Libya’s New Generals (II): Conflicting Loyalties

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A Libyan rebel rests in his truck after gaining positions against regime forces. (Photo: AFP - Filippo Monteforte)

Published Tuesday, August 30, 2011

The motives and goals of Libya's emerging political actors following the ouster of Gaddafi remain unclear. The assassination of Libyan rebels top commander Abdel Fattah Younes last month has further fueled this uncertainty. In this series, al-Akhbar takes a closer look at Libya’s new military leadership divided among those with foreign loyalties like Khalifa Haftar, Salafi credentials like Abdel Hakim Belhaj, and tribal allegiances like Suleiman Obaydi.

Part II: Abdel Hakim Belhaj: The Conqueror of Bab al-Azizia

The Libyan rebels’ speedy takeover of Muammar Gaddafi’s fortified compound known as Bab al-Azizia in Tripoli last week came as a surprise to many. More surprising was the identity of the rebel commander leading the battle, Abdel Hakim Belhaj.

Belhaj is former leader of the Libyan Islamic Fighting Group (LIFG), one of the fiercer radical Islamic groups of the 1990s. But the former detainee, who was released nearly a year ago from Abu-Slim prison in Tripoli, represents an important dimension of a revolution whose ties to radical Islam are highly contested.

Born in 1966, Belhaj studied architecture, but his diligent involvement in religous activities as a young man in the 1980s led him to become one of the most prominent ‘Arab Afghans’ who left Libya to fight against the former Soviet Union after the latter’s invasion of Afghanistan. As a jihadist in Afghanistan, Belhaj founded The Islamic Fighting Group in 1989, which fought alongside Afghani mujahideen. Belhaj brought his military experience to bear on his leadership of Libya’s rebels, aiding the recent attack to end Gaddafi's rule.

Belhaj’s participation in combat under the banner of jihad was not confined to his Afghan experience. Belhaj became an itinerant fighter who moved between more than twenty countries, namely Pakistan, Turkey, Sudan and Malaysia. In 1993, Belhaj moved to Benghazi in eastern Libya, hoping to apply a jihadist approach in his country, which suffered under the oppression of Gaddafi's revolutionary committees. Benghazi had poor relations with the regime for a long time, so Belhaj succeeded in recruiting Libyan youth to overthrow Gaddafi. The veteran commander planned to infiltrate the revolutionary committees, hoping to change the regime's institutions from within.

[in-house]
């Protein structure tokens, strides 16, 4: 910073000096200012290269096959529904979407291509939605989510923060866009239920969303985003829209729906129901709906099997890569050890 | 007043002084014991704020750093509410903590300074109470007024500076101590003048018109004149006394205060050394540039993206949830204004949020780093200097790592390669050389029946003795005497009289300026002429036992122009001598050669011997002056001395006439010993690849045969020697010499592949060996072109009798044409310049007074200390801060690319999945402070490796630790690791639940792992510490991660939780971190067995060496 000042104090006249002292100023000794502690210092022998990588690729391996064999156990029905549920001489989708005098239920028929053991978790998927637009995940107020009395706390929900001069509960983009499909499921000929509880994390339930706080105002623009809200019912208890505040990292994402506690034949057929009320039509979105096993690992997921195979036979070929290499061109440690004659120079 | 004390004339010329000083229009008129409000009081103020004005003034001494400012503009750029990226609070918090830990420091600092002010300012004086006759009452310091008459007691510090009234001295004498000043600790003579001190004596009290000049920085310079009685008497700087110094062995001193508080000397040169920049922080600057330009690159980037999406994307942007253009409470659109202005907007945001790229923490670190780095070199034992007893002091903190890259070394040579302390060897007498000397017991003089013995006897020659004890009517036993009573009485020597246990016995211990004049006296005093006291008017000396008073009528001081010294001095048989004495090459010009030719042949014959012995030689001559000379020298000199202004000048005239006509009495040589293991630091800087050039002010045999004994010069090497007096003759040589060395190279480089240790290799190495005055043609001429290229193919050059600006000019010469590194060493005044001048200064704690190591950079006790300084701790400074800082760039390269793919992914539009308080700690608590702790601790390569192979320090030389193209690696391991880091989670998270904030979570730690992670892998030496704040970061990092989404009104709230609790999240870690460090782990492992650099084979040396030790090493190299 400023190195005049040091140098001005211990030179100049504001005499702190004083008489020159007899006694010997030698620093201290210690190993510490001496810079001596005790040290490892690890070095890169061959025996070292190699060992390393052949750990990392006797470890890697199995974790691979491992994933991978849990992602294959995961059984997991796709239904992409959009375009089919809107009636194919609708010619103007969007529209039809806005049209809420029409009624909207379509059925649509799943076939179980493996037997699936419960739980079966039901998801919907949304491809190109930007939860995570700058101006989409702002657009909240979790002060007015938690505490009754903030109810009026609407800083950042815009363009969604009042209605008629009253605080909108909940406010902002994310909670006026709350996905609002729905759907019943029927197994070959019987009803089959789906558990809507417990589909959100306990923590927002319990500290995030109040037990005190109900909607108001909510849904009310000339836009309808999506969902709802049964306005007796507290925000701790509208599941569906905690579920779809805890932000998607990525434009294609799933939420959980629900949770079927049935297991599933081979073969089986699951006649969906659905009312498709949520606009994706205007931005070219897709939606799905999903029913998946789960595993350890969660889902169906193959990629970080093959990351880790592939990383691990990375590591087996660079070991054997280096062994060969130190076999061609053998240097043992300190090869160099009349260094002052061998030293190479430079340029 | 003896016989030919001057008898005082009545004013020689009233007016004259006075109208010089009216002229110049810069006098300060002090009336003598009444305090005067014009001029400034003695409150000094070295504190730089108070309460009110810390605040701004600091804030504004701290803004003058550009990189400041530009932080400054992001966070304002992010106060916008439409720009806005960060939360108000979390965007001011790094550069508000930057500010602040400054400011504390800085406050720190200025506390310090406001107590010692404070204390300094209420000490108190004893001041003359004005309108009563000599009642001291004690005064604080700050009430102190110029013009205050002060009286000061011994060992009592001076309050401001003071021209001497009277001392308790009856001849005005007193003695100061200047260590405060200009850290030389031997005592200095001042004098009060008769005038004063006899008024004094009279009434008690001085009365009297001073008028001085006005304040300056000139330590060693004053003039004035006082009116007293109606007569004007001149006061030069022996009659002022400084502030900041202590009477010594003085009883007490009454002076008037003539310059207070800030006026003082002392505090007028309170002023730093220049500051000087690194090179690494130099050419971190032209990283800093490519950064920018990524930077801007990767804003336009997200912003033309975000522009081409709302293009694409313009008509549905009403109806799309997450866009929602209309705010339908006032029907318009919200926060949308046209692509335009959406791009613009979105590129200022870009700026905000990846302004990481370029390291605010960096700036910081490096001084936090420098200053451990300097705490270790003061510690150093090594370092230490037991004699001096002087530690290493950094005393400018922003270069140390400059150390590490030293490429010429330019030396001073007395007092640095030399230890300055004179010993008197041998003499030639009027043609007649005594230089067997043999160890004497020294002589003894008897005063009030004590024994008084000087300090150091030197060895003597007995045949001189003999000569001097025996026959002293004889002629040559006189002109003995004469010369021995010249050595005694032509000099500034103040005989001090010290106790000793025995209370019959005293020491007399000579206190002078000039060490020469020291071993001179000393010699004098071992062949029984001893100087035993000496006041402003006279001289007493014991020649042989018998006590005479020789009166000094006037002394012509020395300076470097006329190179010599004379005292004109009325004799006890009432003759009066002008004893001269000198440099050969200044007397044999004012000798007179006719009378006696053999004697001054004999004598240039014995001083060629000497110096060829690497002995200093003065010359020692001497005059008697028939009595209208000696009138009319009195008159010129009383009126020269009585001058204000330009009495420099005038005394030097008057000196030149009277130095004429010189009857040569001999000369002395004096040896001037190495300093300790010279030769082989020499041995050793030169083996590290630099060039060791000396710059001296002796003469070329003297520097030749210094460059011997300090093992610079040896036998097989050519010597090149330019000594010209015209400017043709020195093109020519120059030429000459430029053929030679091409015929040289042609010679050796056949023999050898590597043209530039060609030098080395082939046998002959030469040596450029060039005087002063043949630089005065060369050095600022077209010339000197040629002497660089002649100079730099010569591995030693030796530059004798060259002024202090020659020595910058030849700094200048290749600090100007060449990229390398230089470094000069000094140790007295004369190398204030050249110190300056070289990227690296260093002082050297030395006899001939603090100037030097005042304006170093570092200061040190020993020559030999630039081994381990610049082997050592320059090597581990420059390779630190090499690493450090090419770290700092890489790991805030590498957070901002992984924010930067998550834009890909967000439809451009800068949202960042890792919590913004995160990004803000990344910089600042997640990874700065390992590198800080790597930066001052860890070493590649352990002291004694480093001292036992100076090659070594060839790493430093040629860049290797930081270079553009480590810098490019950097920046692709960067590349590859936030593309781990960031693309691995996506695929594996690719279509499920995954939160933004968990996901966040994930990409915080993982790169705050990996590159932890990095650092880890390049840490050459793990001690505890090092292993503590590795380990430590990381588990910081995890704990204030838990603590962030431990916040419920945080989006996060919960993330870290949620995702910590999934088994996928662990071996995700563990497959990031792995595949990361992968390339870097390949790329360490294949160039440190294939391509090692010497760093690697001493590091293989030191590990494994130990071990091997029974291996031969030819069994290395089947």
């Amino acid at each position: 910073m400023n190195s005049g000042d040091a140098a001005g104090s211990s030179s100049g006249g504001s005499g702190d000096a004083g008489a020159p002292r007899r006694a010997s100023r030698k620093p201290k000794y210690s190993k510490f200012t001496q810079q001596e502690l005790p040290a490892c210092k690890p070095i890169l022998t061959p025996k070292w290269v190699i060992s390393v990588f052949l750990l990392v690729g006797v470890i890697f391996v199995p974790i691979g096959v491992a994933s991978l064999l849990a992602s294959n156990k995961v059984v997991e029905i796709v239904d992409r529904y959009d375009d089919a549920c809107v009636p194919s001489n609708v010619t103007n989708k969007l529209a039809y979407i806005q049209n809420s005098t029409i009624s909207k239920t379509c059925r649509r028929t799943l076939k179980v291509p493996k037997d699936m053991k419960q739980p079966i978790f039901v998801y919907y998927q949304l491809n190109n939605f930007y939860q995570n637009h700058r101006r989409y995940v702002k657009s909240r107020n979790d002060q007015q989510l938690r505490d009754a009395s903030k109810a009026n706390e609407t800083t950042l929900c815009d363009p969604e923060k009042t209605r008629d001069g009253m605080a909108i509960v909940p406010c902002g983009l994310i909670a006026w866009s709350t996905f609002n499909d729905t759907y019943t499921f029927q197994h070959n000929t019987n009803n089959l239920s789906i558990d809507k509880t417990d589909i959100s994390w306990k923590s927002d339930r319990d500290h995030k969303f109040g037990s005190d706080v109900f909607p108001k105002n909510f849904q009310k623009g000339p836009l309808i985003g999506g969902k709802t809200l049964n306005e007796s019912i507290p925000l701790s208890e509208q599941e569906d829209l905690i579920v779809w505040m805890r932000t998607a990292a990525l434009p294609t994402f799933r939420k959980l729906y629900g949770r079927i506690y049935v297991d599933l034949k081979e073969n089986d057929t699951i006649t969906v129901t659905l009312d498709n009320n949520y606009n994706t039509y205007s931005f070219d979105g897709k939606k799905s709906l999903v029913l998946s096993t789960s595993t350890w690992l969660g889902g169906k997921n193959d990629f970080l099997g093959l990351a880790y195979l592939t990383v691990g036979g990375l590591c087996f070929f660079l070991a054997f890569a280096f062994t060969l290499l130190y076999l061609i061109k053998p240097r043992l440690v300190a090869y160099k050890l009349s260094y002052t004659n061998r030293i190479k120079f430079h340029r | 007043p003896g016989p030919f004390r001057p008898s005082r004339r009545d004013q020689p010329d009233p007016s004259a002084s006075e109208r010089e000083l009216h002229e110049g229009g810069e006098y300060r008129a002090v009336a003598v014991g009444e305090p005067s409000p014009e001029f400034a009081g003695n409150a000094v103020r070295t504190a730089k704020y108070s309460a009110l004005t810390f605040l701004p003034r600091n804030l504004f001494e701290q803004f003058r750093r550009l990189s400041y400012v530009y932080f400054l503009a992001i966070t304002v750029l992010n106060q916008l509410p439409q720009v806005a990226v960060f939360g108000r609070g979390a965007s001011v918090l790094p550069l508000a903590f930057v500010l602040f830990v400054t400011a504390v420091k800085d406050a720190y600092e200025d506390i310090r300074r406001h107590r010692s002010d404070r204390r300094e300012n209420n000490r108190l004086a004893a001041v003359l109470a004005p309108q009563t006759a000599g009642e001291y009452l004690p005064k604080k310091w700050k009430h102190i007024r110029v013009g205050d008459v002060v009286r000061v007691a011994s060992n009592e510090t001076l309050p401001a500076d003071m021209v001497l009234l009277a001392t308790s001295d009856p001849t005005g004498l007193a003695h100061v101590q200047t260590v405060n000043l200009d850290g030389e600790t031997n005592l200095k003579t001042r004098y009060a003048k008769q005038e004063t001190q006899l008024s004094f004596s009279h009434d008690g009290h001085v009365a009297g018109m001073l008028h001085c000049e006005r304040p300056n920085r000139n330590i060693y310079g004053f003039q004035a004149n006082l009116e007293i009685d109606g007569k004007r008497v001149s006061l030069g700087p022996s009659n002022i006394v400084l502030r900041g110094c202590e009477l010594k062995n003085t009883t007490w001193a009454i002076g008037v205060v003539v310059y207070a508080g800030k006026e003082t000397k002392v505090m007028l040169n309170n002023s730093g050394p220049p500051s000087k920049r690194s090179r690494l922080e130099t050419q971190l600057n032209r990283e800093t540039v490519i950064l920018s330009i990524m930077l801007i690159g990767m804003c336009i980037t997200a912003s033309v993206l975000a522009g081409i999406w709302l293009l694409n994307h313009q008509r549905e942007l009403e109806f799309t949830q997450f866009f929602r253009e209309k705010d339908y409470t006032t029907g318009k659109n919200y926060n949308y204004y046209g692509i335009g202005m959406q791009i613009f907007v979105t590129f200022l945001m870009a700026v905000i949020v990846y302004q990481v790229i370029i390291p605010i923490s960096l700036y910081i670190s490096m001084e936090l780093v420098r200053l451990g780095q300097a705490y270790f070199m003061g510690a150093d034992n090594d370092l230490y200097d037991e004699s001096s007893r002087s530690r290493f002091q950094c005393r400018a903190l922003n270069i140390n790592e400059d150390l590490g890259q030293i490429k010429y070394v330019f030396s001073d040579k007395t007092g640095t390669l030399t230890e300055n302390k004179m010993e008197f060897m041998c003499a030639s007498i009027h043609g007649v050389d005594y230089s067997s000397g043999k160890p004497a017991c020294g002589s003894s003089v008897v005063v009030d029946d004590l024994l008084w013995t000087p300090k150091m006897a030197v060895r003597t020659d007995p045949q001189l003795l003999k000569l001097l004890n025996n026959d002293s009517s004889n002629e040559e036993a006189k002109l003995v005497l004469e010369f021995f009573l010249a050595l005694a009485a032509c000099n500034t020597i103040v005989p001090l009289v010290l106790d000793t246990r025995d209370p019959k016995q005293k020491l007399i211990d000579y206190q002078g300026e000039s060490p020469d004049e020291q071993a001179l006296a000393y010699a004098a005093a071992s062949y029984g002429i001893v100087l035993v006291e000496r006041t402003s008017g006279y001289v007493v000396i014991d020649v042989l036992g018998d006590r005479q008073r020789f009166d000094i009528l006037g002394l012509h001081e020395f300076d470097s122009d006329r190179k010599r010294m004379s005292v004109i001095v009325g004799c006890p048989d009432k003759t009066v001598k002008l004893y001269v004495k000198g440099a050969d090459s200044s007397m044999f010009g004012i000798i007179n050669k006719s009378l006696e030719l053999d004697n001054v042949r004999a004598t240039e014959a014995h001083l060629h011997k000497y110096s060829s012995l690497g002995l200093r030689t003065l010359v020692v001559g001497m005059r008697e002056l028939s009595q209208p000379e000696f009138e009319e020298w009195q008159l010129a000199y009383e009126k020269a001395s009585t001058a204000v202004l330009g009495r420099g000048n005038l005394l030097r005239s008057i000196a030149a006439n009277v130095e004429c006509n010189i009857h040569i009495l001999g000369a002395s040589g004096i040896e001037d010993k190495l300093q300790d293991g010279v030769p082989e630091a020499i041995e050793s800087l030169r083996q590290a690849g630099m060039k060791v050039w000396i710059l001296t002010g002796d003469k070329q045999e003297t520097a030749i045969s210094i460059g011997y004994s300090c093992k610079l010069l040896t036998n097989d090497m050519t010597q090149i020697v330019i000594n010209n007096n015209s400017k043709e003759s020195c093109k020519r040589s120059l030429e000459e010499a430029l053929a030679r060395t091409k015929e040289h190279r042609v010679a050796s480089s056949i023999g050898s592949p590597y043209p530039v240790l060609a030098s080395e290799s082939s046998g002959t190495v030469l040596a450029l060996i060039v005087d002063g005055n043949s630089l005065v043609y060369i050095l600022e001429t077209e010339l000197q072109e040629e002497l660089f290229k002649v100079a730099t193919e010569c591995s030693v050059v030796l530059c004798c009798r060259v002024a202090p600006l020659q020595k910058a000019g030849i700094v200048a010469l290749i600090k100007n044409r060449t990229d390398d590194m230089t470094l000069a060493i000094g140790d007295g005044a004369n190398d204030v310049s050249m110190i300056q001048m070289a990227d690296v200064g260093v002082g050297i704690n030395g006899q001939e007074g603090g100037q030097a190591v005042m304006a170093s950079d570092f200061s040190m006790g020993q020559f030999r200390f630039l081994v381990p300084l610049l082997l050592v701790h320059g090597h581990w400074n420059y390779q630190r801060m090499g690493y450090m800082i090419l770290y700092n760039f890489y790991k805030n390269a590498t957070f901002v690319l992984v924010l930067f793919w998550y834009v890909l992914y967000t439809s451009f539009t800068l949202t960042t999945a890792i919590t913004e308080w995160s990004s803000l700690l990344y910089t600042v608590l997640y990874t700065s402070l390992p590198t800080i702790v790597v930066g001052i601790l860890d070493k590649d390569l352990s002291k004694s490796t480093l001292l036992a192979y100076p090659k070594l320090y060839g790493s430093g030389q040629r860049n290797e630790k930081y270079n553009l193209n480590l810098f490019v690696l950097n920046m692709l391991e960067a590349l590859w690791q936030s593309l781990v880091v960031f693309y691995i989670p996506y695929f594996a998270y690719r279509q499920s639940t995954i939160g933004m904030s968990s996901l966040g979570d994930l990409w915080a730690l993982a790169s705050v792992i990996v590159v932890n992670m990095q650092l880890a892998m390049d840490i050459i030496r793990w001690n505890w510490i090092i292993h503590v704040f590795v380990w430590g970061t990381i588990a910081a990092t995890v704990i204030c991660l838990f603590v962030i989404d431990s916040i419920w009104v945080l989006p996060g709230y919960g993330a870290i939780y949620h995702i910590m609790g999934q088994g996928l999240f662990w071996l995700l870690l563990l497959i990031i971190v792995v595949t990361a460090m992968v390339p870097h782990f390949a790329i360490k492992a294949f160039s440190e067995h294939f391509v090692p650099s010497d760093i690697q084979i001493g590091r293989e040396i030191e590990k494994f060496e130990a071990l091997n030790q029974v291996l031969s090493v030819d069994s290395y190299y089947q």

According to online news network Islameyat, the plan was to undergo training and obtain weapons to lead an armed uprising against the Gaddafi regime. However, Libyan security was able to locate the group’s military training camp in mountains east of Libya. The camp was run by Saleh al-Shuhaibi, a defected Libyan officer who had joined the LIFG. Soon after the camp’s discovery, the regime launched airstrikes on the camp, killing many and hunting down the rest. One of the dead was Sheikh Salah Fathi bin Suleiman, Belhaj’s LIFG deputy. Others were detained and taken to Libyan prisons.

Following these events, Belhaj was able to leave Libya and moved between Afghanistan and several other Islamic countries. In February 2004, the CIA arrested him in Malaysia, while he was preparing to leave for Sudan. He was transferred to Thailand for investigation, and once the CIA confirmed that Belhaj was not a member of al-Qaida, they handed him over to Libyan authorities. Belhaj had topped Gaddafi's list of most wanted Islamic ‘heretics' and was imprisoned upon his return.

Belhaj remained in Abu-Slim prison in Tripoli until March 2010, when he was released alongside opposition scholar Sheikh Ali al-Salabi and 213 other prisoners. The unprecedented move was precipitated by the prisoners' years of work on a book. Beginning in 2008, Belhaj and the other prisoners began a study aimed at revising jihadist ideology. The 414 page review was released under the title Corrective Studies in Understanding Jihad, Accountability, and the Judgment of the People. The book describes a moderate Islamic route towards regime change, without concluding that military action is futile against tyrannical regimes. Gaddafi accepted the book as a sign of their rehabilitation and released the prisoners.

Corrective Studies rejected the salafi jihadist ideology, rendering Belhaj vulnerable to harsh criticism from other jihadist and Islamic groups. They accused him of betrayal and of ignoring the grievances of his incarcerated brothers. However, the former jihadist seized the golden opportunity as leader of the rebels’ military council and joined fellow Libyans from diverse personal and political backgrounds to fight against the injustice and hostility of a regime that suffocated the Libyan people for 42 years. He led the rebels through the revolution's fiercest battles against Gaddafi's forces in eastern and western Libya.

Yet, Belhaj is not the only Islamist in the new Libyan revolution: anywhere from 100 to 800 LIFG members joined. With the fall of Gaddafi's Bab-al-Aziziyah compound, Belhaj finally fulfilled his dream of spending the Eid al-Fitr holiday at the end of Ramadan in Tripoli.

Part I: Khalifa Haftar: Washington’s Wager

This article is translated from the Arabic Edition.

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